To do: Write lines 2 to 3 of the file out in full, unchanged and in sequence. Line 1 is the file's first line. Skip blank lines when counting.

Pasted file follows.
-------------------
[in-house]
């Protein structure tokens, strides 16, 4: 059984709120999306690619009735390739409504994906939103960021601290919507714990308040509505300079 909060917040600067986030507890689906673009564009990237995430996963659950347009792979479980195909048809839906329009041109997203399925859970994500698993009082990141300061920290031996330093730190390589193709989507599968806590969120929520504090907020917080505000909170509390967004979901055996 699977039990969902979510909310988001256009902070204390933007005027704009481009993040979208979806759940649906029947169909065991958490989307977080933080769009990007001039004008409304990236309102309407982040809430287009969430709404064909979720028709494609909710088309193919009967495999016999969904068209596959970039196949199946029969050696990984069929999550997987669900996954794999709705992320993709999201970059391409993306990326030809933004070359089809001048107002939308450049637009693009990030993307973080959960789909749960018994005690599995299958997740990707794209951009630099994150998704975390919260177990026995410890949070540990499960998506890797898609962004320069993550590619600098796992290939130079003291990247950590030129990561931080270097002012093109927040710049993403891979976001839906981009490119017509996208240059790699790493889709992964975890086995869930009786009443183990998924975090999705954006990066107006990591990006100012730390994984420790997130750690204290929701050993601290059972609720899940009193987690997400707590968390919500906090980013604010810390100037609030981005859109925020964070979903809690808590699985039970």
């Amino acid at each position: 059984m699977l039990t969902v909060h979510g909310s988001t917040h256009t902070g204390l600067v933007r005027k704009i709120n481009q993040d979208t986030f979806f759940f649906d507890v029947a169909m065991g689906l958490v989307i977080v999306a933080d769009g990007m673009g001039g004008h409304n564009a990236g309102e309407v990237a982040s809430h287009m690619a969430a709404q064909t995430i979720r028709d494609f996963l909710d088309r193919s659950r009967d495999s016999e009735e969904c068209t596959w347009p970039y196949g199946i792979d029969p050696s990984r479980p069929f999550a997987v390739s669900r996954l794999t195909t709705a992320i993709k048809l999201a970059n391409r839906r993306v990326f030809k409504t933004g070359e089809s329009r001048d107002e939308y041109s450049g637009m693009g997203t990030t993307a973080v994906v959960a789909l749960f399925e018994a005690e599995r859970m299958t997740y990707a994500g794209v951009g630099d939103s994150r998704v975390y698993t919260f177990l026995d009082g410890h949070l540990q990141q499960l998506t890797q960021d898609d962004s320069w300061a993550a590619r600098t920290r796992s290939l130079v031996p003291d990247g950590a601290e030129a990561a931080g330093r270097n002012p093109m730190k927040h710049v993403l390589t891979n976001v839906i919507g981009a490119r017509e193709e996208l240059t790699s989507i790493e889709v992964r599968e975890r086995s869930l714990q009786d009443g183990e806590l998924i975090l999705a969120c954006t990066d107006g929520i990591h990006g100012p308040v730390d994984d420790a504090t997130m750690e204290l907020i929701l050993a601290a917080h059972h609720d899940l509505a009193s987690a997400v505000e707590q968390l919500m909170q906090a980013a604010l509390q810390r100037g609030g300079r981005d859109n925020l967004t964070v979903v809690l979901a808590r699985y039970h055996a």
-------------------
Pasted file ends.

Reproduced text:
């Protein structure tokens, strides 16, 4: 059984709120999306690619009735390739409504994906939103960021601290919507714990308040509505300079 909060917040600067986030507890689906673009564009990237995430996963659950347009792979479980195909048809839906329009041109997203399925859970994500698993009082990141300061920290031996330093730190390589193709989507599968806590969120929520504090907020917080505000909170509390967004979901055996 699977039990969902979510909310988001256009902070204390933007005027704009481009993040979208979806759940649906029947169909065991958490989307977080933080769009990007001039004008409304990236309102309407982040809430287009969430709404064909979720028709494609909710088309193919009967495999016999969904068209596959970039196949199946029969050696990984069929999550997987669900996954794999709705992320993709999201970059391409993306990326030809933004070359089809001048107002939308450049637009693009990030993307973080959960789909749960018994005690599995299958997740990707794209951009630099994150998704975390919260177990026995410890949070540990499960998506890797898609962004320069993550590619600098796992290939130079003291990247950590030129990561931080270097002012093109927040710049993403891979976001839906981009490119017509996208240059790699790493889709992964975890086995869930009786009443183990998924975090999705954006990066107006990591990006100012730390994984420790997130750690204290929701050993601290059972609720899940009193987690997400707590968390919500906090980013604010810390100037609030981005859109925020964070979903809690808590699985039970």
């Amino acid at each position: 059984m699977l039990t969902v909060h979510g909310s988001t917040h256009t902070g204390l600067v933007r005027k704009i709120n481009q993040d979208t986030f979806f759940f649906d507890v029947a169909m065991g689906l958490v989307i977080v999306a933080d769009g990007m673009g001039g004008h409304n564009a990236g309102e309407v990237a982040s809430h287009m690619a969430a709404q064909t995430i979720r028709d494609f996963l909710d088309r193919s659950r009967d495999s016999e009735e969904c068209t596959w347009p970039y196949g199946i792979d029969p050696s990984r479980p069929f999550a997987v390739s669900r996954l794999t195909t709705a992320i993709k048809l999201a970059n391409r839906r993306v990326f030809k409504t933004g070359e089809s329009r001048d107002e939308y041109s450049g637009m693009g997203t990030t993307a973080v994906v959960a789909l749960f399925e018994a005690e599995r859970m299958t997740y990707a994500g794209v951009g630099d939103s994150r998704v975390y698993t919260f177990l026995d009082g410890h949070l540990q990141q499960l998506t890797q960021d898609d962004s320069w300061a993550a590619r600098t920290r796992s290939l130079v031996p003291d990247g950590a601290e030129a990561a931080g330093r270097n002012p093109m730190k927040h710049v993403l390589t891979n976001v839906i919507g981009a490119r017509e193709e996208l240059t790699s989507i790493e889709v992964r599968e975890r086995s869930l714990q009786d009443g183990e806590l998924i975090l999705a969120c954006t990066d107006g929520i990591h990006g100012p308040v730390d994984d420790a504090t997130m750690e204290l907020i929701l050993a601290a917080h059972h609720d899940l509505a009193s987690a997400v505000e707590q968390l919500m909170q906090a980013a604010l509390q810390r100037g609030g300079r981005d859109n925020l967004t964070v979903v809690l979901a808590r699985y039970h055996a």